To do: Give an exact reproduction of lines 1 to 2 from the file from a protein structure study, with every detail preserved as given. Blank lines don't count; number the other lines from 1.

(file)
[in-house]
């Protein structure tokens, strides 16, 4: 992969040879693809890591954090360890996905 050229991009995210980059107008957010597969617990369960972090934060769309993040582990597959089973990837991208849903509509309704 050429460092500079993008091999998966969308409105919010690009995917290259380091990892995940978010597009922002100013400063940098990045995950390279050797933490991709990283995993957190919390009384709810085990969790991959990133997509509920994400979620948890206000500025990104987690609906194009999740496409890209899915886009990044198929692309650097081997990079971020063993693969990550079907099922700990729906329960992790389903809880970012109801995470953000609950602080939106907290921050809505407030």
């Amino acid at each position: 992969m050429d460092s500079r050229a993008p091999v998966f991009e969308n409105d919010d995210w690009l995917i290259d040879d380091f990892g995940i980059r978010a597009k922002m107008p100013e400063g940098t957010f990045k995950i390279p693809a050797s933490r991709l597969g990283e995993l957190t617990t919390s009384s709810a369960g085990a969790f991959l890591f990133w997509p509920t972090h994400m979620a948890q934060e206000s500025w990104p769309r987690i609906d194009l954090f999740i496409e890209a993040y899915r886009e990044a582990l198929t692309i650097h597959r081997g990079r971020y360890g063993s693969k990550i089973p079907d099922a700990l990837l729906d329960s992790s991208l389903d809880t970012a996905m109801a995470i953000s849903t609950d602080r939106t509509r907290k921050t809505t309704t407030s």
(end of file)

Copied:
[in-house]
């Protein structure tokens, strides 16, 4: 992969040879693809890591954090360890996905 050229991009995210980059107008957010597969617990369960972090934060769309993040582990597959089973990837991208849903509509309704 050429460092500079993008091999998966969308409105919010690009995917290259380091990892995940978010597009922002100013400063940098990045995950390279050797933490991709990283995993957190919390009384709810085990969790991959990133997509509920994400979620948890206000500025990104987690609906194009999740496409890209899915886009990044198929692309650097081997990079971020063993693969990550079907099922700990729906329960992790389903809880970012109801995470953000609950602080939106907290921050809505407030």